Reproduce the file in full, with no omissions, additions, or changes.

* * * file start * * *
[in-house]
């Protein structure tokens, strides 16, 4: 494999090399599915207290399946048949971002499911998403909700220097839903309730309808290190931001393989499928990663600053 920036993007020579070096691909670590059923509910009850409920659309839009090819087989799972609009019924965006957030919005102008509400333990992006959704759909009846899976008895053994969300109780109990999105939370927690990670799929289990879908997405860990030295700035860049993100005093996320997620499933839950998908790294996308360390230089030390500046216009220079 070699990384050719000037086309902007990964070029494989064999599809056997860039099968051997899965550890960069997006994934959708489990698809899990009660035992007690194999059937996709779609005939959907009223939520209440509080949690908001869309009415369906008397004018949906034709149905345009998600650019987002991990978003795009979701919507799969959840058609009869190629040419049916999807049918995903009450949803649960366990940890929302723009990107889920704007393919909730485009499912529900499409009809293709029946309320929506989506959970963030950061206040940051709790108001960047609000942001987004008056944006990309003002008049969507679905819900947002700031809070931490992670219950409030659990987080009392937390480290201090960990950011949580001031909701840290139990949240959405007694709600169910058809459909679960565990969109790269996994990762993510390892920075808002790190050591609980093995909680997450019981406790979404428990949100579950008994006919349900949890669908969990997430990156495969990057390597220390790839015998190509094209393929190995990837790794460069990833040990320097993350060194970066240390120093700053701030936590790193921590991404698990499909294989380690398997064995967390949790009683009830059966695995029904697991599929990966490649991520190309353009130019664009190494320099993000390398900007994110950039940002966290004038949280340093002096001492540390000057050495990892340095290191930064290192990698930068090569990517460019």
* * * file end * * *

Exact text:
[in-house]
């Protein structure tokens, strides 16, 4: 494999090399599915207290399946048949971002499911998403909700220097839903309730309808290190931001393989499928990663600053 920036993007020579070096691909670590059923509910009850409920659309839009090819087989799972609009019924965006957030919005102008509400333990992006959704759909009846899976008895053994969300109780109990999105939370927690990670799929289990879908997405860990030295700035860049993100005093996320997620499933839950998908790294996308360390230089030390500046216009220079 070699990384050719000037086309902007990964070029494989064999599809056997860039099968051997899965550890960069997006994934959708489990698809899990009660035992007690194999059937996709779609005939959907009223939520209440509080949690908001869309009415369906008397004018949906034709149905345009998600650019987002991990978003795009979701919507799969959840058609009869190629040419049916999807049918995903009450949803649960366990940890929302723009990107889920704007393919909730485009499912529900499409009809293709029946309320929506989506959970963030950061206040940051709790108001960047609000942001987004008056944006990309003002008049969507679905819900947002700031809070931490992670219950409030659990987080009392937390480290201090960990950011949580001031909701840290139990949240959405007694709600169910058809459909679960565990969109790269996994990762993510390892920075808002790190050591609980093995909680997450019981406790979404428990949100579950008994006919349900949890669908969990997430990156495969990057390597220390790839015998190509094209393929190995990837790794460069990833040990320097993350060194970066240390120093700053701030936590790193921590991404698990499909294989380690398997064995967390949790009683009830059966695995029904697991599929990966490649991520190309353009130019664009190494320099993000390398900007994110950039940002966290004038949280340093002096001492540390000057050495990892340095290191930064290192990698930068090569990517460019």